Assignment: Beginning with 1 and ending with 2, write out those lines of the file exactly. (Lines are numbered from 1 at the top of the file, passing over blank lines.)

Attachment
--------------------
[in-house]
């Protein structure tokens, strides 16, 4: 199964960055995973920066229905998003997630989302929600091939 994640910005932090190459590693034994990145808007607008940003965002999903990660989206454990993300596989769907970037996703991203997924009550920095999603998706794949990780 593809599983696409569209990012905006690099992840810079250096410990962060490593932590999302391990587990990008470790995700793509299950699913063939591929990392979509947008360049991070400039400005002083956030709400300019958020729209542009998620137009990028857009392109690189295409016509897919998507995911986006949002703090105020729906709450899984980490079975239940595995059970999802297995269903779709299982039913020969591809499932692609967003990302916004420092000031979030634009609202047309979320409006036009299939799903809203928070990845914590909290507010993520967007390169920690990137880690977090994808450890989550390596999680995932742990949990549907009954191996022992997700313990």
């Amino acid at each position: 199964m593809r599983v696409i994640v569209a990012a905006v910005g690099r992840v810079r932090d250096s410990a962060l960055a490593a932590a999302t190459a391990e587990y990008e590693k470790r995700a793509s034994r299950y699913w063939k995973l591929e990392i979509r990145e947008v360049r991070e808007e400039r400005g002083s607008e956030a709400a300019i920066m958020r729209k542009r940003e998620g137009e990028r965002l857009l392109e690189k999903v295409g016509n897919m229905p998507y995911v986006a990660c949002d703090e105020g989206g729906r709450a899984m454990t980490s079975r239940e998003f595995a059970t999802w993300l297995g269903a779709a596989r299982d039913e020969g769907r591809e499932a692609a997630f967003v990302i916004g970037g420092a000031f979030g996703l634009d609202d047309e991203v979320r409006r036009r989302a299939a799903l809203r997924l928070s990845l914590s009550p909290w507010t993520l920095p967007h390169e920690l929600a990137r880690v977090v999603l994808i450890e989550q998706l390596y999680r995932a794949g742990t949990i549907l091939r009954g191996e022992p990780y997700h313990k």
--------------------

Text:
[in-house]
């Protein structure tokens, strides 16, 4: 199964960055995973920066229905998003997630989302929600091939 994640910005932090190459590693034994990145808007607008940003965002999903990660989206454990993300596989769907970037996703991203997924009550920095999603998706794949990780 593809599983696409569209990012905006690099992840810079250096410990962060490593932590999302391990587990990008470790995700793509299950699913063939591929990392979509947008360049991070400039400005002083956030709400300019958020729209542009998620137009990028857009392109690189295409016509897919998507995911986006949002703090105020729906709450899984980490079975239940595995059970999802297995269903779709299982039913020969591809499932692609967003990302916004420092000031979030634009609202047309979320409006036009299939799903809203928070990845914590909290507010993520967007390169920690990137880690977090994808450890989550390596999680995932742990949990549907009954191996022992997700313990």